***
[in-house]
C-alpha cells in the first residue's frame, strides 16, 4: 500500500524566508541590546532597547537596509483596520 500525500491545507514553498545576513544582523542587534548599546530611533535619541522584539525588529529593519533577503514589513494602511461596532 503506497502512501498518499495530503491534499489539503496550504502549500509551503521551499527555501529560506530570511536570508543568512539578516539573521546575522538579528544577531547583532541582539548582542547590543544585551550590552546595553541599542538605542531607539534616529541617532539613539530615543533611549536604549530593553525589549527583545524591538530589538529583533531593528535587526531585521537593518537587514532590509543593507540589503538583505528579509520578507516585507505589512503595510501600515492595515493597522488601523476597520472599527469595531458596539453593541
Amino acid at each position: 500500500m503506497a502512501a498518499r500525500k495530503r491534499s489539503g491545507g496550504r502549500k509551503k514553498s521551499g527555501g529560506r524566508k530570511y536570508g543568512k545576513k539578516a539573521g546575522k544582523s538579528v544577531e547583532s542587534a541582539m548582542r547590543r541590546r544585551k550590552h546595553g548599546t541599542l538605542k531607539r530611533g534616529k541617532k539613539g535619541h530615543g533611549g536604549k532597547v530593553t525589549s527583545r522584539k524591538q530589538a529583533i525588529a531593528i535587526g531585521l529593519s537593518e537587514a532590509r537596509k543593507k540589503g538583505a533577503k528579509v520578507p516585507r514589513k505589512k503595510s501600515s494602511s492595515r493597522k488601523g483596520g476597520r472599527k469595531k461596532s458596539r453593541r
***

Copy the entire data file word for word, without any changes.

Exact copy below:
[in-house]
C-alpha cells in the first residue's frame, strides 16, 4: 500500500524566508541590546532597547537596509483596520 500525500491545507514553498545576513544582523542587534548599546530611533535619541522584539525588529529593519533577503514589513494602511461596532 503506497502512501498518499495530503491534499489539503496550504502549500509551503521551499527555501529560506530570511536570508543568512539578516539573521546575522538579528544577531547583532541582539548582542547590543544585551550590552546595553541599542538605542531607539534616529541617532539613539530615543533611549536604549530593553525589549527583545524591538530589538529583533531593528535587526531585521537593518537587514532590509543593507540589503538583505528579509520578507516585507505589512503595510501600515492595515493597522488601523476597520472599527469595531458596539453593541
Amino acid at each position: 500500500m503506497a502512501a498518499r500525500k495530503r491534499s489539503g491545507g496550504r502549500k509551503k514553498s521551499g527555501g529560506r524566508k530570511y536570508g543568512k545576513k539578516a539573521g546575522k544582523s538579528v544577531e547583532s542587534a541582539m548582542r547590543r541590546r544585551k550590552h546595553g548599546t541599542l538605542k531607539r530611533g534616529k541617532k539613539g535619541h530615543g533611549g536604549k532597547v530593553t525589549s527583545r522584539k524591538q530589538a529583533i525588529a531593528i535587526g531585521l529593519s537593518e537587514a532590509r537596509k543593507k540589503g538583505a533577503k528579509v520578507p516585507r514589513k505589512k503595510s501600515s494602511s492595515r493597522k488601523g483596520g476597520r472599527k469595531k461596532s458596539r453593541r